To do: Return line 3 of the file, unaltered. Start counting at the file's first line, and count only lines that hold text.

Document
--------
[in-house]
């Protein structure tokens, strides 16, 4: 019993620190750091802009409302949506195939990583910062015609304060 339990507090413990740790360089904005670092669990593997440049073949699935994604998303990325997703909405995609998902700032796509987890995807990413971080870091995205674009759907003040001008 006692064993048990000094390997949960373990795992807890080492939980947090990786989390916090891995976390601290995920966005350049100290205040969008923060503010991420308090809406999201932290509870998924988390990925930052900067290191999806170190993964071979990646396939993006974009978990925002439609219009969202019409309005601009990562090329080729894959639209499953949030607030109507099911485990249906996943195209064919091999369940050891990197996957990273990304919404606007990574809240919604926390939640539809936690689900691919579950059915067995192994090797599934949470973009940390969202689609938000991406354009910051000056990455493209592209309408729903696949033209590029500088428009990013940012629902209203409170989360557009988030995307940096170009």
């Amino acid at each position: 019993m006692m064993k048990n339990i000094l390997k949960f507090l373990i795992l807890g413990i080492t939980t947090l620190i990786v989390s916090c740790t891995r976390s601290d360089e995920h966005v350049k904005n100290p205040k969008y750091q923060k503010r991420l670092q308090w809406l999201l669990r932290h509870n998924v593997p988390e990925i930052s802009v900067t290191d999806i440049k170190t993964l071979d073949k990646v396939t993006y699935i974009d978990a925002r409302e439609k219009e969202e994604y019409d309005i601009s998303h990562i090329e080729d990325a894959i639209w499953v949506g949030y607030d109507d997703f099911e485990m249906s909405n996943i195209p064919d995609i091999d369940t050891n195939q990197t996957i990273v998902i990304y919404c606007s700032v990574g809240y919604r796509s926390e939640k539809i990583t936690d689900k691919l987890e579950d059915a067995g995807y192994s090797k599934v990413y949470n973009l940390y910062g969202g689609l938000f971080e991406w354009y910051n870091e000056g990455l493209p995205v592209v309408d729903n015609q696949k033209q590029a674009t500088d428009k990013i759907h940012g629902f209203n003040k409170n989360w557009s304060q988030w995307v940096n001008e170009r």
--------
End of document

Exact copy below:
């Amino acid at each position: 019993m006692m064993k048990n339990i000094l390997k949960f507090l373990i795992l807890g413990i080492t939980t947090l620190i990786v989390s916090c740790t891995r976390s601290d360089e995920h966005v350049k904005n100290p205040k969008y750091q923060k503010r991420l670092q308090w809406l999201l669990r932290h509870n998924v593997p988390e990925i930052s802009v900067t290191d999806i440049k170190t993964l071979d073949k990646v396939t993006y699935i974009d978990a925002r409302e439609k219009e969202e994604y019409d309005i601009s998303h990562i090329e080729d990325a894959i639209w499953v949506g949030y607030d109507d997703f099911e485990m249906s909405n996943i195209p064919d995609i091999d369940t050891n195939q990197t996957i990273v998902i990304y919404c606007s700032v990574g809240y919604r796509s926390e939640k539809i990583t936690d689900k691919l987890e579950d059915a067995g995807y192994s090797k599934v990413y949470n973009l940390y910062g969202g689609l938000f971080e991406w354009y910051n870091e000056g990455l493209p995205v592209v309408d729903n015609q696949k033209q590029a674009t500088d428009k990013i759907h940012g629902f209203n003040k409170n989360w557009s304060q988030w995307v940096n001008e170009r």